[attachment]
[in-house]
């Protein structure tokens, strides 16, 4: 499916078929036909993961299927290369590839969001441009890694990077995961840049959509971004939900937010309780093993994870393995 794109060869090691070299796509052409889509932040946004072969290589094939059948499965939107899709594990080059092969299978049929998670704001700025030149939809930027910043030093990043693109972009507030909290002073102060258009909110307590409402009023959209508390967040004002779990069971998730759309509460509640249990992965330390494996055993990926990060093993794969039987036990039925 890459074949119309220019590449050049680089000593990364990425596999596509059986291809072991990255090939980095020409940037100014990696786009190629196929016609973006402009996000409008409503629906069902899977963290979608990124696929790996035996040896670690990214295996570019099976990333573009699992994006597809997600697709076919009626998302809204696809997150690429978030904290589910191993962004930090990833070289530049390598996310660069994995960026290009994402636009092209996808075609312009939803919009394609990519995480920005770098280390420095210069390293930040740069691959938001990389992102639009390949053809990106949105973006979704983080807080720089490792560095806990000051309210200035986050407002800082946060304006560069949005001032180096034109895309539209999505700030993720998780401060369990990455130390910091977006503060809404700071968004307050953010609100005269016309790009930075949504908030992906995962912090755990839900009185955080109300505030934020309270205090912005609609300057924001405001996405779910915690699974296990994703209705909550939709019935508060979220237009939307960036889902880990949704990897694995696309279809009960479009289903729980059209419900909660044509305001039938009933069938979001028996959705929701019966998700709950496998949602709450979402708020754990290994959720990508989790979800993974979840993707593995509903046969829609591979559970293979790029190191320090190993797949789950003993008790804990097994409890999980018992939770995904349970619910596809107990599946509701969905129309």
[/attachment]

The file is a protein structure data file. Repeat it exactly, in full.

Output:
[in-house]
């Protein structure tokens, strides 16, 4: 499916078929036909993961299927290369590839969001441009890694990077995961840049959509971004939900937010309780093993994870393995 794109060869090691070299796509052409889509932040946004072969290589094939059948499965939107899709594990080059092969299978049929998670704001700025030149939809930027910043030093990043693109972009507030909290002073102060258009909110307590409402009023959209508390967040004002779990069971998730759309509460509640249990992965330390494996055993990926990060093993794969039987036990039925 890459074949119309220019590449050049680089000593990364990425596999596509059986291809072991990255090939980095020409940037100014990696786009190629196929016609973006402009996000409008409503629906069902899977963290979608990124696929790996035996040896670690990214295996570019099976990333573009699992994006597809997600697709076919009626998302809204696809997150690429978030904290589910191993962004930090990833070289530049390598996310660069994995960026290009994402636009092209996808075609312009939803919009394609990519995480920005770098280390420095210069390293930040740069691959938001990389992102639009390949053809990106949105973006979704983080807080720089490792560095806990000051309210200035986050407002800082946060304006560069949005001032180096034109895309539209999505700030993720998780401060369990990455130390910091977006503060809404700071968004307050953010609100005269016309790009930075949504908030992906995962912090755990839900009185955080109300505030934020309270205090912005609609300057924001405001996405779910915690699974296990994703209705909550939709019935508060979220237009939307960036889902880990949704990897694995696309279809009960479009289903729980059209419900909660044509305001039938009933069938979001028996959705929701019966998700709950496998949602709450979402708020754990290994959720990508989790979800993974979840993707593995509903046969829609591979559970293979790029190191320090190993797949789950003993008790804990097994409890999980018992939770995904349970619910596809107990599946509701969905129309």